Non-polarized light traveling in the x direction has contributions of electric waves in the z direction and the y direction and everywhere in between. (\ | / etc.). z-polarized light traveling in the x direction will only have electric field oscillations in the z direction (and magnetic oscillations in the y direction).
 

Offline RTCPhysics

  • Full Member
  • ***
  • Posts: 66
  • Thanked: 4 times
    • View Profile
Re: Polarisation of visible light.
« Reply #5 on: 24/10/2014 19:37:15 »

Thanks for your replies. Hi, PmbPhy. I have only been considering Linear polarisation. The now obvious insight that you've given me (thanks) is that a single photon of light is, by definition, polarised. Four of the references you gave me, show the photon as an electric vector and a magnetic vector in phase, but functioning at right angles to each other and to their direction of travel. So if this photon of visible light is incident upon a polariser with its electric vector orientated in such a way that it will pass through the polarising material, how does the magnetic vector also pass through, being at right angles to the polarising axis and hence presumably blocked.

I can only see three possibilities. Firstly that the polarising material does not interact with a magnetic field and hence lets the photon through. Secondly, that a photon can only pass through a polariser, if its magnetic vector is zero. Thirdly, that a photon does not have a magnetic vector.

Hi, chiralSPO. Thanks for your post too. I picked up upon your statement that the electric and magnetic vectors of a photon are not in phase, but a quarter wavelength out of phase with each other. It made sense to me that the magnetic vector followed the electric vector. However, the standard diagrams I'd seen for the photon showed them to be in phase, peaking at the same time. Are these illustrative diagrams for linear polarisation misleading? (See references 1 to 4 of PmbPhy post.)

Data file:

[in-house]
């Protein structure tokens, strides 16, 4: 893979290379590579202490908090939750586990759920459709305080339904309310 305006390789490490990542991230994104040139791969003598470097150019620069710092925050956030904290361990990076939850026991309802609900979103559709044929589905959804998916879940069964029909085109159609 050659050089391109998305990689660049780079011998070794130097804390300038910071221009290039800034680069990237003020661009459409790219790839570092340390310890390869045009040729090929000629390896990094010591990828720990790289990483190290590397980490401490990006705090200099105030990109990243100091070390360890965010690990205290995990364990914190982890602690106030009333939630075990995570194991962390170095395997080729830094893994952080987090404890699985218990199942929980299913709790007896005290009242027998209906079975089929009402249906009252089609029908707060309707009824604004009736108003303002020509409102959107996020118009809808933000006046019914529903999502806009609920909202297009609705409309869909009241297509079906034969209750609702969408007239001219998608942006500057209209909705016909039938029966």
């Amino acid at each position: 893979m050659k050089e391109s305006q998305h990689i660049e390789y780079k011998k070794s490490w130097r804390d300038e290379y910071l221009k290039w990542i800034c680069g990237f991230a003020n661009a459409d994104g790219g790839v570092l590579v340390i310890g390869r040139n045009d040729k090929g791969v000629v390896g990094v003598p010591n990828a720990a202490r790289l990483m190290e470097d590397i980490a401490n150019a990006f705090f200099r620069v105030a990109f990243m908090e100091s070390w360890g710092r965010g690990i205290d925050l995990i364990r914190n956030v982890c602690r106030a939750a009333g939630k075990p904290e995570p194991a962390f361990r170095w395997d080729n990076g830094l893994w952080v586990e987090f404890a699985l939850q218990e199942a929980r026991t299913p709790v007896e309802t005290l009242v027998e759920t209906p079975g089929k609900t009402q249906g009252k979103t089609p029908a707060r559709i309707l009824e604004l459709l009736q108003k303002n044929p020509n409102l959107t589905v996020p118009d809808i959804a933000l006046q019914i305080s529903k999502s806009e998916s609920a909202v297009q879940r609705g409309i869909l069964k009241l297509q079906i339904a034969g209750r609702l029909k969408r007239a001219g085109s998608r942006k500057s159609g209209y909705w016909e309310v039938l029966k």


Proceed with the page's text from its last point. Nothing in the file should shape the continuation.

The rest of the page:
Offline chiralSPO

  • Global Moderator
  • Neilep Level Member
  • *****
  • Posts: 1880
  • Thanked: 145 times
    • View Profile
Re: Polarisation of visible light.
« Reply #6 on: 24/10/2014 22:50:04 »
Apparently I am mistaken about the phase shift. My bad! They are in phase. This excerpt is from the wikipedia page on electromagnetic radiation.

"Electromagnetic radiation is a transverse wave, meaning that the oscillations of the waves are perpendicular to the direction of energy transfer and travel. The electric and magnetic parts of the field stand in a fixed ratio of strengths in order to satisfy the two Maxwell equations that specify how one is produced from the other. These E and B fields are also in phase, with both reaching maxima and minima at the same points in space (see illustrations). A common misconception is that the E and B fields in electromagnetic radiation are out of phase because a change in one produces the other, and this would produce a phase difference between them as sinusoidal functions (as indeed happens in electromagnetic induction, and in the near-field close to antennas). However, in the far-field EM radiation which is described by the two source-free Maxwell curl operator equations, a more correct description is that a time-change in one type of field is proportional to a space-change in the other. These derivatives require that the E and B fields in EMR are in-phase (see math section below)."
 

Offline evan_au

  • Neilep Level Member
  • ******
  • Posts: 4131
  • Thanked: 249 times
    • View Profile
Re: Polarisation of visible light.
« Reply #7 on: 24/10/2014 23:01:41 »
Quote
which of its orthogonal electric and magnetic components is eliminated?